Just over a week ago, a room that we had come to know as high school kids at the Legion in my home town gathered for what truly was a celebration of the life of Willie Davis, a pal since I was about eight years old when I moved into a new neighbourhood.
Willie was boisterous, yet a gentle soul away from the rink or sports field, yet he inflicted a few bruises on me, nothing too serious, trying to bring him down in high school football practice or getting hit by him in minor hockey.
It can get maudlin when talking about the passing of a friend, especially to those who don’t know him, so I’ll leave it there, but other Willie stories were swapped in the crowded Legion room among those who had decades of stories to share that day.
If you know my home town, it is on the surface these days a typical bedroom community of Toronto, but behind the facade of condos, malls and housing developments are many of my vintage who still reside here and remember when farm fields surrounded it instead of subdivisions.
Even some who don’t live in the general vicinity made it back for such an occasion and those even farther afield were at least aware of Willie’s passing through the e-mailing and social media efforts of another pal, Kurt Weisser, who, like Willie, has a hard shell but a soft inside.
As difficult as it was to accept the passing of Willie just before his 60th birthday, this gathering at the Legion did help soften the blow with the stories swapped that illustrated that he would remain with us.
Family and professional commitments often get in the way of such gatherings, but it is comforting, especially as my vintage passes the 60-year mark of our lives, to be a part of a community that is more about soul than the physical appearance of the town where we arguably grew up in the ‘60s and ‘70s.
Just over a week after the gathering at the Legion came word that Craig Marseilles had passed away for the same reason as Willie, who was just a year older than Craig, who I didn’t know as well, but had met enough over the years to know that all the tributes to him that ensued were all true.
A few of those tributes are in the GNN comments section on the home page and many of them are scattered across Twitter and Facebook.
A memorial service will be held Thursday for Craig. For more, click here.
Over the next few days, there will be plenty of Craig stories swapped, likely a lot of laughs to help ease the sting of this loss to the golf community, many of them told by Brian McCann, who saw him just last week before Craig’s passing.
McCann told a few beauties in this interview I did with him on Sunday.
Of course, many of the Craig stories will be generated out of Southern Ontario, where Craig spent his career, both as a touring pro and a club professional, much of it at the National in Woodbridge, but such sentiment is not exclusive to that region.
A few recent examples include Lorie Kane talking about what the legendary Jack McLaughlin meant to her just after she was announced as a 2016 inductee into the Canadian Golf Hall of Fame. You can listen to that interview here.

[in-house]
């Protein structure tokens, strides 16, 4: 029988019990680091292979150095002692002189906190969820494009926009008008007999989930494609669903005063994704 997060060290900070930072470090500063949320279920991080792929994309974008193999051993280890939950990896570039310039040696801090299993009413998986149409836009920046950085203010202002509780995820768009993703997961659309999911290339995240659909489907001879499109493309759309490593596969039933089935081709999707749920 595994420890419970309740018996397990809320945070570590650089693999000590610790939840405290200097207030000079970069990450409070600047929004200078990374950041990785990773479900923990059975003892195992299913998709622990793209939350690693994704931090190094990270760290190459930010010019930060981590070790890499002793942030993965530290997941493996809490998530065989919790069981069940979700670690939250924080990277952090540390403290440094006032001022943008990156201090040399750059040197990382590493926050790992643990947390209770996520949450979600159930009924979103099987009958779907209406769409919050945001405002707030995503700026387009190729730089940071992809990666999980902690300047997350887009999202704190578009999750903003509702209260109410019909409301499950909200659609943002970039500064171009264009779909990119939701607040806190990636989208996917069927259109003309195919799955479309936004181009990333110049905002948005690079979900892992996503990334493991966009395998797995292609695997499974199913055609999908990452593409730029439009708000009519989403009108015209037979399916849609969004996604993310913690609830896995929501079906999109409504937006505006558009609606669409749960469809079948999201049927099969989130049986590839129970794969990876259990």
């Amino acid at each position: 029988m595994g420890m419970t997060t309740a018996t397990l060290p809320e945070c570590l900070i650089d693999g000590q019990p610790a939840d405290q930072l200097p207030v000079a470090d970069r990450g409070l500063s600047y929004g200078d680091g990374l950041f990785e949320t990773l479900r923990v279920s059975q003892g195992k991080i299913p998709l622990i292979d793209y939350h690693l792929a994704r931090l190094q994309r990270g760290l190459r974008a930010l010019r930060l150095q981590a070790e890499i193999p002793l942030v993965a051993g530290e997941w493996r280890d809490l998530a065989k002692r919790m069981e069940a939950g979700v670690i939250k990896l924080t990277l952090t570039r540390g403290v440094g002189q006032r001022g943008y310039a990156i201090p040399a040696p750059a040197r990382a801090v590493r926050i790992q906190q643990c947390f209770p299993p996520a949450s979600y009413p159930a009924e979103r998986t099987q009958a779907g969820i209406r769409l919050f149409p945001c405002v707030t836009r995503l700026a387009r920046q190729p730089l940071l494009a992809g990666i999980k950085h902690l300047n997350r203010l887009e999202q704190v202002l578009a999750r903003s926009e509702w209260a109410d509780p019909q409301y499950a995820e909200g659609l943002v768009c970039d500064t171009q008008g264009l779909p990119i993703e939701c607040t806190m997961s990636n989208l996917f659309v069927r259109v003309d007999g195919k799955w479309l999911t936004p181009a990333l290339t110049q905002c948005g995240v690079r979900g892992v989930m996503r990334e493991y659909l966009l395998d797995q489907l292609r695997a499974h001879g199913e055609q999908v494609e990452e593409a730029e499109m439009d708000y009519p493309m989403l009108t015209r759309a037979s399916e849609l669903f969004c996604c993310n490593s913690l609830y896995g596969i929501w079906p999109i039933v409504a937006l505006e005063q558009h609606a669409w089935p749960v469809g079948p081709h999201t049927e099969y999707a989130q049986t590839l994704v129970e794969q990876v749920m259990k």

Another Canadian Golf Hall of Fame member, Richard Zokol, offered some thoughts about the late Dan Halldorson here and fond memories of former Vancouver Sun golf writer Arv Olson, who died last fall, here.
It’s traditional to say something nice about the deceased, but the comments voiced by everybody above, came from life experiences each person cherished. They didn’t just say the right thing when somebody was gone, but rather, they lived it and shared it with the person during a life well lived.
I’ve never been a big fan of the term “networking,” although I do get what it means. Naturally, we want to discuss business, what’s working and what isn’t and other matters, when we gather, but it’s been my experience that many we “network” with are more than just colleagues, particularly in golf.
These days, we have our challenges in maintaining a sound business either for ourselves and others and many of us face changing roles within our chosen profession that we don’t necessarily like.
Such matters are time-consuming and that, along with time for our families, which is also important, mean we have less time than we used to to forge friendships such as the one between McCann and Marseilles and the other examples mentioned.
I recently read a poll that said Canadians are very nervous about their finances in the run-up to the federal budget that came down on Tuesday afternoon and I’m sure that there are many in the ever-evolving golf industry who feel the same way.
Yet, a profession is about more than finances. It’s what we’ll spend a good chunk of our lives doing. We often hear that those in the golf industry didn’t want to sit in a cubicle doing a 9-to-5 job (are there any of those left anymore?).
Golf is something they want to do, but there’s more to it than the game itself. The people who inhabit clubhouses, golf shops, fairways and greens offer a magnificent support system even in the most trying times.
Business is about dollars and cents, but beyond the cold, hard cash is a motivating factor called friendship. Somewhere in there is the perfect balance.
Judging by examples we’ve seen recently, mentors and friends are a positive influence in your life, which keeps them going long after they’re gone.